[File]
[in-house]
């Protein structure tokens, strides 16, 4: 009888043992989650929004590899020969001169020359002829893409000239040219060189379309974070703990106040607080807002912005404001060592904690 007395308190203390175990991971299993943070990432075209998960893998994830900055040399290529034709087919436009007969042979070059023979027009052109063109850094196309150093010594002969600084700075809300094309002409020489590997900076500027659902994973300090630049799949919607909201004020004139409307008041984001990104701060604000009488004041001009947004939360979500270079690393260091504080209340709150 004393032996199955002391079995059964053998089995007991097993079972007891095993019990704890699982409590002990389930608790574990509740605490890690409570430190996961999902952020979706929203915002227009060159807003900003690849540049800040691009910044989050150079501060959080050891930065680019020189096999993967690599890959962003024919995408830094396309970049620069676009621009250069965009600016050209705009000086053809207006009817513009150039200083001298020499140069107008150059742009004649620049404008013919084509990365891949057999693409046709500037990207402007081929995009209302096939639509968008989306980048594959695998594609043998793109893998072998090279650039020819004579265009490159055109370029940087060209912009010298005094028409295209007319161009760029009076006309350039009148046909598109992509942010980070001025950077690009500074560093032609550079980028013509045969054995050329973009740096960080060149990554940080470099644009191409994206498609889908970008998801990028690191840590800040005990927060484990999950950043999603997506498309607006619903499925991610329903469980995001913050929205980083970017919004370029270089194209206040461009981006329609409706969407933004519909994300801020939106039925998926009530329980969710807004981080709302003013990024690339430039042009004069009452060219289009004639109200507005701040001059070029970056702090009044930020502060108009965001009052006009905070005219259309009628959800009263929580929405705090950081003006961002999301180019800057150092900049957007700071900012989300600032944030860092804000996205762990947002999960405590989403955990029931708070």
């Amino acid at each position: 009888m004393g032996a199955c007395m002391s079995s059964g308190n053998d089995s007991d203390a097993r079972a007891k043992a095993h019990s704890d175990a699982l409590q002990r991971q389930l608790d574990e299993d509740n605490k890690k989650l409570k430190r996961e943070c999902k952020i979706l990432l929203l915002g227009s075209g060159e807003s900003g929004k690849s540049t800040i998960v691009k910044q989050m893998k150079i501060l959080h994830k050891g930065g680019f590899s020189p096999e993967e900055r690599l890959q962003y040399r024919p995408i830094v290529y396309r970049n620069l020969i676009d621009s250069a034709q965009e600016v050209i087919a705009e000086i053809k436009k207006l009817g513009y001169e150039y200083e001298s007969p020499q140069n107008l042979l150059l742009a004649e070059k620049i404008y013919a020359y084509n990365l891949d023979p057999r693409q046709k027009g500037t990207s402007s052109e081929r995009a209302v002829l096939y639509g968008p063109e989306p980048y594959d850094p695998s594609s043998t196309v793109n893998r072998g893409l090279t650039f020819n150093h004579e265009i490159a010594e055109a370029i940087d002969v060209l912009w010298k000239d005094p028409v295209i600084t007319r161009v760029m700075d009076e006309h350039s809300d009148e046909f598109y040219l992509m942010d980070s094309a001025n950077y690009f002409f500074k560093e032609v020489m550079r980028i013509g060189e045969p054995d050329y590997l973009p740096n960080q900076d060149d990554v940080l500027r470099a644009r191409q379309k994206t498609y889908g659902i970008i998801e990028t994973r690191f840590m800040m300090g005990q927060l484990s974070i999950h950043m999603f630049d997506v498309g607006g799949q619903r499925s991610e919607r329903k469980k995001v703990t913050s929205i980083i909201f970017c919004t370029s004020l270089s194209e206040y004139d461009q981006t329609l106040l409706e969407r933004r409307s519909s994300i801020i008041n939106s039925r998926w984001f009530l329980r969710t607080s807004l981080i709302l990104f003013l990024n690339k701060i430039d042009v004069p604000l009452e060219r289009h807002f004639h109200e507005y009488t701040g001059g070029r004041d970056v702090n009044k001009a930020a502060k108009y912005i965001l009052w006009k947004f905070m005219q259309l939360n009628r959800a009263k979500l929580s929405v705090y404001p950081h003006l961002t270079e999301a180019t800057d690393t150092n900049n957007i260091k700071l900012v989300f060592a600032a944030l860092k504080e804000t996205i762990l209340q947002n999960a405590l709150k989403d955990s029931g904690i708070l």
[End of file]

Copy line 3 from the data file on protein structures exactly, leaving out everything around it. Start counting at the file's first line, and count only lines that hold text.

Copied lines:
């Amino acid at each position: 009888m004393g032996a199955c007395m002391s079995s059964g308190n053998d089995s007991d203390a097993r079972a007891k043992a095993h019990s704890d175990a699982l409590q002990r991971q389930l608790d574990e299993d509740n605490k890690k989650l409570k430190r996961e943070c999902k952020i979706l990432l929203l915002g227009s075209g060159e807003s900003g929004k690849s540049t800040i998960v691009k910044q989050m893998k150079i501060l959080h994830k050891g930065g680019f590899s020189p096999e993967e900055r690599l890959q962003y040399r024919p995408i830094v290529y396309r970049n620069l020969i676009d621009s250069a034709q965009e600016v050209i087919a705009e000086i053809k436009k207006l009817g513009y001169e150039y200083e001298s007969p020499q140069n107008l042979l150059l742009a004649e070059k620049i404008y013919a020359y084509n990365l891949d023979p057999r693409q046709k027009g500037t990207s402007s052109e081929r995009a209302v002829l096939y639509g968008p063109e989306p980048y594959d850094p695998s594609s043998t196309v793109n893998r072998g893409l090279t650039f020819n150093h004579e265009i490159a010594e055109a370029i940087d002969v060209l912009w010298k000239d005094p028409v295209i600084t007319r161009v760029m700075d009076e006309h350039s809300d009148e046909f598109y040219l992509m942010d980070s094309a001025n950077y690009f002409f500074k560093e032609v020489m550079r980028i013509g060189e045969p054995d050329y590997l973009p740096n960080q900076d060149d990554v940080l500027r470099a644009r191409q379309k994206t498609y889908g659902i970008i998801e990028t994973r690191f840590m800040m300090g005990q927060l484990s974070i999950h950043m999603f630049d997506v498309g607006g799949q619903r499925s991610e919607r329903k469980k995001v703990t913050s929205i980083i909201f970017c919004t370029s004020l270089s194209e206040y004139d461009q981006t329609l106040l409706e969407r933004r409307s519909s994300i801020i008041n939106s039925r998926w984001f009530l329980r969710t607080s807004l981080i709302l990104f003013l990024n690339k701060i430039d042009v004069p604000l009452e060219r289009h807002f004639h109200e507005y009488t701040g001059g070029r004041d970056v702090n009044k001009a930020a502060k108009y912005i965001l009052w006009k947004f905070m005219q259309l939360n009628r959800a009263k979500l929580s929405v705090y404001p950081h003006l961002t270079e999301a180019t800057d690393t150092n900049n957007i260091k700071l900012v989300f060592a600032a944030l860092k504080e804000t996205i762990l209340q947002n999960a405590l709150k989403d955990s029931g904690i708070l």